To avoid plagiarism, you must cite your sources when using them in your papers, both in the body of your paper (in-text citations) and in the list of references at the end (References).
In-text citations are brief, and generally include only the surname of the author, year, and page number.
1 Author: Some depth psychologists wonder whether the function of dreams is "taking them, as it were, back into the world in the form of enhanced self-understanding" (Flanagan, 2000, p. 41).
2 Authors: a Jungian view suggests that "dream symbols, or any other symbols for that matter, are attempts to individuate the anima, persona, shadow, and other archetypes and to unify them into a harmonious, balanced whole" (Hall & Nordby, 1999, p. 119).
3+ Authors: Sleep deprivation often results in "disruptions in cognition and memory deficits" (Spielman et al., 2017, p. 124).
No Author, No Date, No Page Number: It is thought that dreams "are the stories the brain tells during the REM (rapid eye movement) stage of sleep" ("Dreaming," n.d., "What Dreams Mean," para. 1).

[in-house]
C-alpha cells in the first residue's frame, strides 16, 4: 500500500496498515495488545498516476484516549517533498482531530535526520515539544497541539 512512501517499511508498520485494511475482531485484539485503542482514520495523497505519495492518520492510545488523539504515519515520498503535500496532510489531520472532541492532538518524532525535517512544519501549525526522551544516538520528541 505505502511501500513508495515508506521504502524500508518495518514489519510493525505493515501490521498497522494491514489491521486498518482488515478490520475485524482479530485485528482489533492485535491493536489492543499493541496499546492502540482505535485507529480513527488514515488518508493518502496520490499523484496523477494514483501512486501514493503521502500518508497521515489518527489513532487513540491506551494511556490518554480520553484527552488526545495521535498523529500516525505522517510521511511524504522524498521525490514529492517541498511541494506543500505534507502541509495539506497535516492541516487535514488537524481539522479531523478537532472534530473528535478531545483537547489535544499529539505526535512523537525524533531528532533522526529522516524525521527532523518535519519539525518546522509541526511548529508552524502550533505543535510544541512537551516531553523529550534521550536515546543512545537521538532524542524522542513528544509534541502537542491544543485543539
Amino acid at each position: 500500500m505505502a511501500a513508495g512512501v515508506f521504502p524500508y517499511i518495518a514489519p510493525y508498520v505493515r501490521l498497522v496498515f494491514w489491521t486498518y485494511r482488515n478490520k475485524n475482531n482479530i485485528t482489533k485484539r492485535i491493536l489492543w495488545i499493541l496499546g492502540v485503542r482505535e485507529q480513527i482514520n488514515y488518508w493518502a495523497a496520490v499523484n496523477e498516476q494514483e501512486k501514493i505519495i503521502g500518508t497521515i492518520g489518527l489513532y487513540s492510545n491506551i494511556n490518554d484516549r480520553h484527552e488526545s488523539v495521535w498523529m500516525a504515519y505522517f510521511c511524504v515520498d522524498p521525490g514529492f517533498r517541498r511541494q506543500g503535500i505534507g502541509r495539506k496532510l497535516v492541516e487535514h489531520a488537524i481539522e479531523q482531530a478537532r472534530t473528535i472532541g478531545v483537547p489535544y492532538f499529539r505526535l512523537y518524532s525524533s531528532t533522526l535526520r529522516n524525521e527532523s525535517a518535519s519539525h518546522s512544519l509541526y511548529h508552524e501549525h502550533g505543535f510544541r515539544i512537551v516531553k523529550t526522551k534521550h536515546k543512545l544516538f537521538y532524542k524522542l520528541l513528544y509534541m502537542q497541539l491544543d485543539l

There are also many ways to integrate the quote and brief citation information into the body of your paper:
Parenthetical Citation (Citation parts are all placed in the parentheses at the end of the quote): In REM sleep, there are often "pulses going to areas of the cortex that are known to be active when we are having vivid visual experiences while awake" (Flanagan, 2000, p. 13).
Narrative Citation (Citation parts are integrated with the narrative of the sentence): Thomas (2019) summarizes Jung in stating that play occurs between two dimensions: "the reality of the dream image and the material reality of our daily lives" (p. 100).
Paraphrase, no author (The content is summarized, rather than quoted): Many psychologists believe that dreams are a manifestation of repressed thoughts ("Dreams," 2016, pp. 334-335).
Secondary Source Citation (A quote is quoted in another work): One psychoanalytic theory claims that dreams are "the royal road to the unconscious" (Freud, 1900/2010, as cited in "Dreams," 2016, p. 334).